“Our investigation suggests that many companies use a variety of techniques to either improperly reduce the customs duties they pay, or to avoid paying them altogether.”
Boston, MA (PRWEB) January 27, 2015
The law firms of Greene LLP and Keller Grover LLP announce an agreement with Green Bag, Co. to settle allegations that it underpaid customs duties on designer bags it imported from China. The suit was filed in 2012 after nine months of investigation by the qui tam relator and Greene LLP attorneys Thomas M. Greene, Michael Tabb and Ryan P. Morrison. It alleged that Green Bag underreported cost of goods in order to pay correspondingly low customs duties. The False Claims Act settlement provides for $500,000 to the United States, and the whistleblower will receive a 20% relator’s share of that recovery. In addition, the defendant agreed to pay statutory fees and a significant breach of contract settlement to the relator.
Kathleen Scanlan of Keller Grover LLP was instrumental in the filing of the case in the Northern District of California, and in the investigation that followed. Once the case was filed, Assistant United States Attorney Sara Winslow spearheaded a multi-agency investigation into the alleged fraud. The case, brought in United States District Court for the Northern District of California (Case No. C 12-3803 DMR), was recently dismissed pursuant to the settlement agreement.
“We believe fraud on the government through avoidance of customs duties is a lot more pervasive than people realize,” said Thomas M. Greene. “Our investigation suggests that many companies use a variety of techniques to either improperly reduce the customs duties they pay, or to avoid paying them altogether.” In the case against Green Bag, the False Claims Act whistleblower alleged that the defendant essentially kept two sets of books. One set tracked the company’s true cost of goods overseas so that its manufacturers could be paid, and in order to claim the proper business deductions. The second was fabricated solely for the purpose of underreporting cost of goods to United States Customs and Border Protection personnel.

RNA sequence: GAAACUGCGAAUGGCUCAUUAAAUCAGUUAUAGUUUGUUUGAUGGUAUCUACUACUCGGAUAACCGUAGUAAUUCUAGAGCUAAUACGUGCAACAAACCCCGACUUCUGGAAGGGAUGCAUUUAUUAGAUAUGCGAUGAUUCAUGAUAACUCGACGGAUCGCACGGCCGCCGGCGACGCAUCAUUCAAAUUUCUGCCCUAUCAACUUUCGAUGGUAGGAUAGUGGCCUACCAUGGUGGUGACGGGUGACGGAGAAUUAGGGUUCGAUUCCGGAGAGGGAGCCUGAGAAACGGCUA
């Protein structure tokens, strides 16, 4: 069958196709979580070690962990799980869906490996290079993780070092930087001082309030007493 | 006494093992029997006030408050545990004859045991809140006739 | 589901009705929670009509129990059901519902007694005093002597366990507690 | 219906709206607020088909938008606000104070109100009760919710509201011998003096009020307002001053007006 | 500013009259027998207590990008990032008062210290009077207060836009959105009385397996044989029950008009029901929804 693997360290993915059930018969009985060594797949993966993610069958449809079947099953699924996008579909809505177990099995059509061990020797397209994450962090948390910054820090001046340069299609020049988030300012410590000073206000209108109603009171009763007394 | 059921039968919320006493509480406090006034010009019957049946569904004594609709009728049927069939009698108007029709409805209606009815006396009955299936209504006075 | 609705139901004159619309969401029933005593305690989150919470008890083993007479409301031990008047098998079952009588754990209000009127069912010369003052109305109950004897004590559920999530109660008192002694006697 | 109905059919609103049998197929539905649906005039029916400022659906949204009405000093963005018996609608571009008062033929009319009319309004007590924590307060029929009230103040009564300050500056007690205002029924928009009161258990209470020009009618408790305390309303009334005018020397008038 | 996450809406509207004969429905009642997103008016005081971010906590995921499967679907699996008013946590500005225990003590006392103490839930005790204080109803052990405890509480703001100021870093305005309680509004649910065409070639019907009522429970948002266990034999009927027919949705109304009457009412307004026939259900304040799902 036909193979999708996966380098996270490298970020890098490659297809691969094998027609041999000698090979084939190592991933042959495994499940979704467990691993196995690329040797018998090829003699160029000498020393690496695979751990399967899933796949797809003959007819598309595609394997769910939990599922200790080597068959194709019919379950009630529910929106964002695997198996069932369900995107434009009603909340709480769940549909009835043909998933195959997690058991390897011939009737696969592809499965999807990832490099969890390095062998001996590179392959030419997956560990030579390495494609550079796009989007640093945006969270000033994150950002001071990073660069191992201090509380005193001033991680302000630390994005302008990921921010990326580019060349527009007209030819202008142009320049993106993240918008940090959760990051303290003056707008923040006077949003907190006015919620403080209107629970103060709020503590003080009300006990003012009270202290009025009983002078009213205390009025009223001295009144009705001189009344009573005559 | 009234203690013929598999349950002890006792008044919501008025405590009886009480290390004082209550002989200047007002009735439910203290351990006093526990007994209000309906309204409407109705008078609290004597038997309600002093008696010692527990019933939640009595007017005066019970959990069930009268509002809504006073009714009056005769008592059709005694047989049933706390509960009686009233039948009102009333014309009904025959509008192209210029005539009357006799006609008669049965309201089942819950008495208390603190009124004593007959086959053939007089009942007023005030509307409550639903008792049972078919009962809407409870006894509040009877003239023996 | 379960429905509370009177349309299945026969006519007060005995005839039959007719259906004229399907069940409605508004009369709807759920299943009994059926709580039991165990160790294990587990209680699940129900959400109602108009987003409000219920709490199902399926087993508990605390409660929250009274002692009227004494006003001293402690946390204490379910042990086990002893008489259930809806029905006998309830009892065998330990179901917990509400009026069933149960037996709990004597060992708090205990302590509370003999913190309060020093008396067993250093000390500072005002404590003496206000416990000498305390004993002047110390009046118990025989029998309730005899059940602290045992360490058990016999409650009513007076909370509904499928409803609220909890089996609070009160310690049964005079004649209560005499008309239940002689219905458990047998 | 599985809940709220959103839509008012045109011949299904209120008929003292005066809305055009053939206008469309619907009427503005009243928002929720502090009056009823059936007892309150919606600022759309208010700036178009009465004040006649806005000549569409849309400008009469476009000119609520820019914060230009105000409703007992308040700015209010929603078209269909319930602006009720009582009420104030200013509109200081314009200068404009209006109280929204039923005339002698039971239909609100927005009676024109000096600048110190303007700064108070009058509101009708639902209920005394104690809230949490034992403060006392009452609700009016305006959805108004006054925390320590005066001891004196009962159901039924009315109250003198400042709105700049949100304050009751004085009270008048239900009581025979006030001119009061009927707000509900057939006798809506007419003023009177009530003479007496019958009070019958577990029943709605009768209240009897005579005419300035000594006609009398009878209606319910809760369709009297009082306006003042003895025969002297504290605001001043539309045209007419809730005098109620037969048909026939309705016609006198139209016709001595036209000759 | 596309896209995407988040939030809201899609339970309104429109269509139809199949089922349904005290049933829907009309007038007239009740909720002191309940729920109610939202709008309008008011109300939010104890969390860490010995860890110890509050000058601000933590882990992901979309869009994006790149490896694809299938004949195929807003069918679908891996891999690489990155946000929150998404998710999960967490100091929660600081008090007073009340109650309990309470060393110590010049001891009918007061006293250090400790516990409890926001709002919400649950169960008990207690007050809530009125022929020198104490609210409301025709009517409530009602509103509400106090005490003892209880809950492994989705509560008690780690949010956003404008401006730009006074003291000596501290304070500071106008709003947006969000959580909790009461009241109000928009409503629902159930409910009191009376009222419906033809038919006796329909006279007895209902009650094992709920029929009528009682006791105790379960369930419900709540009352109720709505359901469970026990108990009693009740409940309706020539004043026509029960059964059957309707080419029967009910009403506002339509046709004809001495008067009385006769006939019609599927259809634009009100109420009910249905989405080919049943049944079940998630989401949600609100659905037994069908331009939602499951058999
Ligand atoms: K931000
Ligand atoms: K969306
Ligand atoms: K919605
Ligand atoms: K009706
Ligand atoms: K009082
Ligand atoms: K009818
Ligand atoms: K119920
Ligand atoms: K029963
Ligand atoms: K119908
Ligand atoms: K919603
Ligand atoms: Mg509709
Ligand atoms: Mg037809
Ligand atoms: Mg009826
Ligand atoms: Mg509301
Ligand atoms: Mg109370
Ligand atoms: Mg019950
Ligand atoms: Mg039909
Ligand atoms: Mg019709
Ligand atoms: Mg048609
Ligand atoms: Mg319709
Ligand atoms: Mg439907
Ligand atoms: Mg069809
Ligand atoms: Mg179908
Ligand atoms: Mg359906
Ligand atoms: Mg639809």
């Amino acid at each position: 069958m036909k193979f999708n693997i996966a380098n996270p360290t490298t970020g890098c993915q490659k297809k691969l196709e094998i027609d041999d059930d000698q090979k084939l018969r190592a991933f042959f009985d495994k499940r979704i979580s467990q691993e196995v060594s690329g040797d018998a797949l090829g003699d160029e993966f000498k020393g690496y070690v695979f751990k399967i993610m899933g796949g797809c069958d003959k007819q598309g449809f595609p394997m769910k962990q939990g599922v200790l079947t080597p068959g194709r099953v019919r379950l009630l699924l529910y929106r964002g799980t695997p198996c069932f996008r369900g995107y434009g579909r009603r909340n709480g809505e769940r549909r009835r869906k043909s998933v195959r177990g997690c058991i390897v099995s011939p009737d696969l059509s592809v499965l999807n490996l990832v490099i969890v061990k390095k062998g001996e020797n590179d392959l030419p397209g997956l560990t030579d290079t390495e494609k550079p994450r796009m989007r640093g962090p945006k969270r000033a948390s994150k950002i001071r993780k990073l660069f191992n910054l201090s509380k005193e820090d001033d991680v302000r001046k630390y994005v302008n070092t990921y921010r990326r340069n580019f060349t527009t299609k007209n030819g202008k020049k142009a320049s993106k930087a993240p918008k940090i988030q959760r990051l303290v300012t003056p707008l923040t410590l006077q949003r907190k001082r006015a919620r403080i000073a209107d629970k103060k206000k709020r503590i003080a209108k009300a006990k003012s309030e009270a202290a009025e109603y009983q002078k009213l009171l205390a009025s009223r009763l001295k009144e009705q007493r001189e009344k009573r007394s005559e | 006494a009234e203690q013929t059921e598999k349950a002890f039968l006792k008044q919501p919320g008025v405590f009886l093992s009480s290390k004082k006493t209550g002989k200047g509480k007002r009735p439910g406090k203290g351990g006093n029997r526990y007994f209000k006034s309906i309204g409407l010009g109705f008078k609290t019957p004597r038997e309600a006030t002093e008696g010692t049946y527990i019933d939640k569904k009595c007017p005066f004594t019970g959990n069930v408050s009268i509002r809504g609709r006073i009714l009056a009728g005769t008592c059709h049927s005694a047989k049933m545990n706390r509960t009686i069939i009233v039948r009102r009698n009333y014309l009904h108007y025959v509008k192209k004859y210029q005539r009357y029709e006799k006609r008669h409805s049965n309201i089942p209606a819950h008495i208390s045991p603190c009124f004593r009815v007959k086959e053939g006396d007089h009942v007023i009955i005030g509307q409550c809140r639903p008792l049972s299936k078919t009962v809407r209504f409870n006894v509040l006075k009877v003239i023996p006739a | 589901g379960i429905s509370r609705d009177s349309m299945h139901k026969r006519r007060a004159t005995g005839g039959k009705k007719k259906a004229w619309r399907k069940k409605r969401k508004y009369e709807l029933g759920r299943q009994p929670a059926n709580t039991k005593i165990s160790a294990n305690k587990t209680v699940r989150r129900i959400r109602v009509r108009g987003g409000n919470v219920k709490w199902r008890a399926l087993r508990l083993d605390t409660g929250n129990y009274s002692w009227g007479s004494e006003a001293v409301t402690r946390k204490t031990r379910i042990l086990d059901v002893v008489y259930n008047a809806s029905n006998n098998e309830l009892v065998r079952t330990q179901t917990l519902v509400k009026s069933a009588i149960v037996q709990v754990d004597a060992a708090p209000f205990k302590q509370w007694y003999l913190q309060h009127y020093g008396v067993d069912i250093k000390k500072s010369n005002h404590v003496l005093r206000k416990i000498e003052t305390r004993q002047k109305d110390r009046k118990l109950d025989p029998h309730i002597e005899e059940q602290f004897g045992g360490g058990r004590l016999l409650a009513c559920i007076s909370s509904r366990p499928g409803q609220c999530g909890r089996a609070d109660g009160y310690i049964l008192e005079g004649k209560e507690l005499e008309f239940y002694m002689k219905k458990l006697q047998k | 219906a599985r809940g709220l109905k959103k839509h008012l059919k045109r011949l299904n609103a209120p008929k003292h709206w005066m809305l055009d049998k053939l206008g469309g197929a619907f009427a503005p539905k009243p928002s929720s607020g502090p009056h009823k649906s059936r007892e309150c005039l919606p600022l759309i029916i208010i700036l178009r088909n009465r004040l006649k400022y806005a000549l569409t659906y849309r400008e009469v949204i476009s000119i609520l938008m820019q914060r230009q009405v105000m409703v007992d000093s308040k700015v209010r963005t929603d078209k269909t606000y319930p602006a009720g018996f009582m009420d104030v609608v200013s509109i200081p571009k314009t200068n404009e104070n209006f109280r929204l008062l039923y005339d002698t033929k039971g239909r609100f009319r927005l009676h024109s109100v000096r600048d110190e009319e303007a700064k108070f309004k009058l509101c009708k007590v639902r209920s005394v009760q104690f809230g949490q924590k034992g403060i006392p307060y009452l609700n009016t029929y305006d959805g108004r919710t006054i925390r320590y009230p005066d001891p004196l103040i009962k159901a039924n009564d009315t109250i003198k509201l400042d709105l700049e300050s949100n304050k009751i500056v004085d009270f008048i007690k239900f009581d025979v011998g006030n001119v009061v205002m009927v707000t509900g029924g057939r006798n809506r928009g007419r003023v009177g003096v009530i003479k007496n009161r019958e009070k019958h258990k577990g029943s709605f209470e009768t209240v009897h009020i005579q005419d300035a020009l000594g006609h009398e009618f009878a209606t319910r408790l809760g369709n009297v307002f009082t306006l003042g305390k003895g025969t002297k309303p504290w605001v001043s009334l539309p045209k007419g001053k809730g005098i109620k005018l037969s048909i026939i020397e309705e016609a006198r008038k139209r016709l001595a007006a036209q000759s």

Although relatively few customs cases have been successfully pursued under the False Claims Act, several types of fraud in avoiding tariffs have been the subject of whistleblower cases. “Falsely stating the country of origin to avoid paying duties can be actionable,” said Ryan P. Morrison. “Misclassifying goods to get a lower duty rate can also lead to False Claims Act recoveries for the government and qui tam whistleblowers.”
In some ways, underreporting cost of goods may be the easiest way for a company importing goods to avoid paying the correct customs duties. As the Green Bag case revealed, there are export entities in China that stand willing to provide United States companies with two sets of invoices. With seemingly complete documentation, Customs and Border Protection has no way to determine directly that the importer actually paid more for the goods abroad. Whistleblowers, therefore, will play a key role in curbing customs fraud.
“With the proliferation of government spending, there is really no limit to the number of ways that the government can be defrauded,” said Greene. “With new kinds of fraud comes new kinds of False Claims Act cases, and we think customs fraud will become an important way to recover money owed to the government.”
Greene LLP is a complex civil litigation firm that specializes in representing qui tam whistleblowers in False Claims Act litigation. Its partners each have over twenty years of experience in False Claims Act litigation, with a track record of successes in defense and health care industry cases.